Instead of printing ink on paper, 3D printers physically replicate a digital model by spraying fine layers of a liquid material which then solidify. Buddy Byrum of industry leader 3D Systems, whose recent acquisitions of 3D printing companies Z Corp and Vidar Systems have demonstrated its commitment to making the technology affordable for everyone, says that 3D printing is on the brink of something huge.
"There's an analogy that you can look at — with 2D photography for example. Twenty years ago, if you had a photo printer at home it would not have had much use because digital cameras were not widely available. The same phenomenon exists today with 3D printing." But, he says, that is all going to change. "The amount of advancement is explosive today in terms of making it easier for the everyday person to go online and purchase or design their own content, all with tools that don't require an engineering degree to understand."
Say you want a new vase for your living room: It's now entirely possible for a person to log on to SketchUp, design their own model, and send it off to a company like 3D Systems to be 'developed.' A few days later, the vase arrives on your doorstep. Unique. Individual. Your own creation. When 3D printing eventually makes it into the home — and Byrum says there's no doubt it will — the process will be even simpler. There is every possibility that we'll be printing our own clothes, our own furniture, our own tools. It should transform both the design and consumer experience, giving us the sort of customization options that disappeared in the age of mass manufacturing.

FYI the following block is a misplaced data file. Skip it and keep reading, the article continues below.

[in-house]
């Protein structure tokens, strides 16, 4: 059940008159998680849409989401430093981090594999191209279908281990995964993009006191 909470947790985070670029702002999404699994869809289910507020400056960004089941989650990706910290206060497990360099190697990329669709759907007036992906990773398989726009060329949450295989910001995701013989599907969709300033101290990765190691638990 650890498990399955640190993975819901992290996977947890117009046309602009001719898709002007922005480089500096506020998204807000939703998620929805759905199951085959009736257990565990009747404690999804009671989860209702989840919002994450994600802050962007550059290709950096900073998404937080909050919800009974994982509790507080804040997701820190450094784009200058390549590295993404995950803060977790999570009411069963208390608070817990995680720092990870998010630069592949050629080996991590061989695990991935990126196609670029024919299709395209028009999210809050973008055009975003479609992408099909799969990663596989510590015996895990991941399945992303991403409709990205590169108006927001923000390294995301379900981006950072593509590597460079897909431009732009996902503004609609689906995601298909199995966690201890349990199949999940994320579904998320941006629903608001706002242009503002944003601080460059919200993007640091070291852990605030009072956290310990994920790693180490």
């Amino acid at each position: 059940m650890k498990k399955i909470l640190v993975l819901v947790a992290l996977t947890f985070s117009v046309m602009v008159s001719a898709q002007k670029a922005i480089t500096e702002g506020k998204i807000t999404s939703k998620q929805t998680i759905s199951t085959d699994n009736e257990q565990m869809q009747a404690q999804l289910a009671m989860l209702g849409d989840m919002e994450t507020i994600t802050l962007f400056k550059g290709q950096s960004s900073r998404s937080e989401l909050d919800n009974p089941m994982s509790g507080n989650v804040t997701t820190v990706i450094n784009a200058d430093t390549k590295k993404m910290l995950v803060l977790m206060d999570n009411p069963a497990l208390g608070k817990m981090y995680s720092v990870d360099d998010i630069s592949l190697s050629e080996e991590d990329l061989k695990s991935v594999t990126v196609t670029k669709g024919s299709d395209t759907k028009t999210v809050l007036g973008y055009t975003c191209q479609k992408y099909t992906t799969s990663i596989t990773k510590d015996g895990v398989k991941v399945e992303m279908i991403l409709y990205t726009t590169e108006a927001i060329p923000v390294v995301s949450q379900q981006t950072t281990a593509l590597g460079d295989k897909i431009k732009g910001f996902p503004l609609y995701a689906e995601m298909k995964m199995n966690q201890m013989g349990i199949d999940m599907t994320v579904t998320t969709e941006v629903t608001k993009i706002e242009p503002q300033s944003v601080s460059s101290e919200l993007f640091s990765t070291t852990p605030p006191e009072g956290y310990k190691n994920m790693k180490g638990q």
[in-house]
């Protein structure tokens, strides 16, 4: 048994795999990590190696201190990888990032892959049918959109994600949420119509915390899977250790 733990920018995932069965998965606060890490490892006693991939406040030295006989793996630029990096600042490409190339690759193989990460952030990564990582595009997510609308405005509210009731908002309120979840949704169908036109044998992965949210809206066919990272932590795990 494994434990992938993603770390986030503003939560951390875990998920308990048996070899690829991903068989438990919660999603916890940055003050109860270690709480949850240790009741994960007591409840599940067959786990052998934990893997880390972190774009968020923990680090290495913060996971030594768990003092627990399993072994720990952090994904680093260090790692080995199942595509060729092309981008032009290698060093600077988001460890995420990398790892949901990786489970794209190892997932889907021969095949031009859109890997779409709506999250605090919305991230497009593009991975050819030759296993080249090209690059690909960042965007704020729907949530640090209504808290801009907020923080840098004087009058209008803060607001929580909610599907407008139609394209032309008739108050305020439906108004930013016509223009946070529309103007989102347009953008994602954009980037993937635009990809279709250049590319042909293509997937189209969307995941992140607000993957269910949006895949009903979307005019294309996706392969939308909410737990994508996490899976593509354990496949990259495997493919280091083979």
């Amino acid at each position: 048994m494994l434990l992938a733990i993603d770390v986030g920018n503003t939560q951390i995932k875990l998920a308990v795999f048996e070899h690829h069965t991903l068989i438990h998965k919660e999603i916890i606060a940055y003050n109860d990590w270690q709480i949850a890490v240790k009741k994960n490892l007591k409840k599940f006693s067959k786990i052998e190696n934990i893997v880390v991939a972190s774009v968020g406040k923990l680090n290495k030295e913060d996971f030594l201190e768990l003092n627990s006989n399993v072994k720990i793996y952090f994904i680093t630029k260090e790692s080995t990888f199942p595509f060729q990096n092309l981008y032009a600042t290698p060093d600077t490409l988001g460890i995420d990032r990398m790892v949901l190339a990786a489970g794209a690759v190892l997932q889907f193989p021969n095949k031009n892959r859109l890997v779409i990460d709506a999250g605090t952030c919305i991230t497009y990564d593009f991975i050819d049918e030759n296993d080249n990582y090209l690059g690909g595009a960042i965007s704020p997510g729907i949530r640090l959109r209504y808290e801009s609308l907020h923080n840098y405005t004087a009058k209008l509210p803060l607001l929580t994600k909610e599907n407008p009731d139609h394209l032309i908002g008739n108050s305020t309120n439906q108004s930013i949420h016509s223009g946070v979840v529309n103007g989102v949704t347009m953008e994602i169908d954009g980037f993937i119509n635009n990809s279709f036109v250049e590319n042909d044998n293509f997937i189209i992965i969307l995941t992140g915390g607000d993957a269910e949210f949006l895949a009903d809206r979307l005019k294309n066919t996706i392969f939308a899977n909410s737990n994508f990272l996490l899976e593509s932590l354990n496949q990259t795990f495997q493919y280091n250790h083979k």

The rise of 3D technology is just getting started. In the past 150 years we have seen a shift from the still image to the moving image, from silence to sound, from monochrome to Technicolor. Each of these revolutions was initially dismissed as a gimmick before being embraced by the world. Now it's the turn of the third dimension. As the technology evolves and becomes ever more accessible, there's no doubt it will transform the way that our children's generation will work, play, learn, and build.